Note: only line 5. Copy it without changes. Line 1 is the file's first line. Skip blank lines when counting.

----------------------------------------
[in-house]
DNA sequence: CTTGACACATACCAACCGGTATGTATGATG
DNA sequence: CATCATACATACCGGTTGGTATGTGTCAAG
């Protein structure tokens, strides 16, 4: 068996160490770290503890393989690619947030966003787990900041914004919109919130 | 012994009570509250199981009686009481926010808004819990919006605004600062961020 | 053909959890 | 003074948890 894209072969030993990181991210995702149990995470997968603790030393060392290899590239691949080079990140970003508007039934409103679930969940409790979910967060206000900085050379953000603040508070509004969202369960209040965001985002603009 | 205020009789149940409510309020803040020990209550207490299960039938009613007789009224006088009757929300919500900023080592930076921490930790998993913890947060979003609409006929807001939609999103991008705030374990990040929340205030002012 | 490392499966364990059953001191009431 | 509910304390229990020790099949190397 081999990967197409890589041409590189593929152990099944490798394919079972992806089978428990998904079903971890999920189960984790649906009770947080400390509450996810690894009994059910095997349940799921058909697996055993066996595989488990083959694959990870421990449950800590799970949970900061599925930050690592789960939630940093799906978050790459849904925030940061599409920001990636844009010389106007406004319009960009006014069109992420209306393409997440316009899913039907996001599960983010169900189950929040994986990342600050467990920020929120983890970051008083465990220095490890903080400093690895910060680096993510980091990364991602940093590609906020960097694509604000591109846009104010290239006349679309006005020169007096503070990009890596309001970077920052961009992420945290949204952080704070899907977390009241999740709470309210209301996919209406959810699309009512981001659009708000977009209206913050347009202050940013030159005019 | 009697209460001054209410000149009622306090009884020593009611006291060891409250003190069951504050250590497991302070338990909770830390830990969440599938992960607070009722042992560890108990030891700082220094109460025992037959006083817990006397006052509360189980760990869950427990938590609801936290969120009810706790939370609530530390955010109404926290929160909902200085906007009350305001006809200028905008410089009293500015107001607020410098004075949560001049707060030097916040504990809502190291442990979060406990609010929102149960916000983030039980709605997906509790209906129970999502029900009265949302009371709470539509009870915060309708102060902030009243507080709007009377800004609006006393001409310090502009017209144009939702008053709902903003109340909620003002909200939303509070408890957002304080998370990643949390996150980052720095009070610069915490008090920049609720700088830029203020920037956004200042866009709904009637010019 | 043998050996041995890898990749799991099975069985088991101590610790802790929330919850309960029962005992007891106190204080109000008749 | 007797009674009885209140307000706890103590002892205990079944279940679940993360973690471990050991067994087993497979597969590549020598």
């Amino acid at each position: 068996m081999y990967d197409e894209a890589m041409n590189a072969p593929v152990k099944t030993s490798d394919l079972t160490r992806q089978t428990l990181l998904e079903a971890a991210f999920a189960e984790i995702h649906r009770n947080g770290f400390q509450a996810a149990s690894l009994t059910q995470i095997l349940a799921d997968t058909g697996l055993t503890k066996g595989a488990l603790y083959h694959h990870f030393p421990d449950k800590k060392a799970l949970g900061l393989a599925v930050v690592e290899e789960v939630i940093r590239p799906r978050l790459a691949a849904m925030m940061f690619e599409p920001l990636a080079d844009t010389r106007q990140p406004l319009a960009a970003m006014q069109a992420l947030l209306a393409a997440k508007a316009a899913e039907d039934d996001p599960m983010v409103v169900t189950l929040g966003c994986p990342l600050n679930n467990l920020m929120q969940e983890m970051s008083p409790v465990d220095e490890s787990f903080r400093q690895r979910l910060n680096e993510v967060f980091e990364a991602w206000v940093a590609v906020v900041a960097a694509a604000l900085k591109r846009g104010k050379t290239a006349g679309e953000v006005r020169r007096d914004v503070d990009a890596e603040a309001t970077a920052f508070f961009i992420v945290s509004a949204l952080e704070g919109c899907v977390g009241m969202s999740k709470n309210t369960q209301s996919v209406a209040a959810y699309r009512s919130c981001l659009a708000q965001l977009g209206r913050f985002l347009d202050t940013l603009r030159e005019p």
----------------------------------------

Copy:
């Amino acid at each position: 068996m081999y990967d197409e894209a890589m041409n590189a072969p593929v152990k099944t030993s490798d394919l079972t160490r992806q089978t428990l990181l998904e079903a971890a991210f999920a189960e984790i995702h649906r009770n947080g770290f400390q509450a996810a149990s690894l009994t059910q995470i095997l349940a799921d997968t058909g697996l055993t503890k066996g595989a488990l603790y083959h694959h990870f030393p421990d449950k800590k060392a799970l949970g900061l393989a599925v930050v690592e290899e789960v939630i940093r590239p799906r978050l790459a691949a849904m925030m940061f690619e599409p920001l990636a080079d844009t010389r106007q990140p406004l319009a960009a970003m006014q069109a992420l947030l209306a393409a997440k508007a316009a899913e039907d039934d996001p599960m983010v409103v169900t189950l929040g966003c994986p990342l600050n679930n467990l920020m929120q969940e983890m970051s008083p409790v465990d220095e490890s787990f903080r400093q690895r979910l910060n680096e993510v967060f980091e990364a991602w206000v940093a590609v906020v900041a960097a694509a604000l900085k591109r846009g104010k050379t290239a006349g679309e953000v006005r020169r007096d914004v503070d990009a890596e603040a309001t970077a920052f508070f961009i992420v945290s509004a949204l952080e704070g919109c899907v977390g009241m969202s999740k709470n309210t369960q209301s996919v209406a209040a959810y699309r009512s919130c981001l659009a708000q965001l977009g209206r913050f985002l347009d202050t940013l603009r030159e005019p």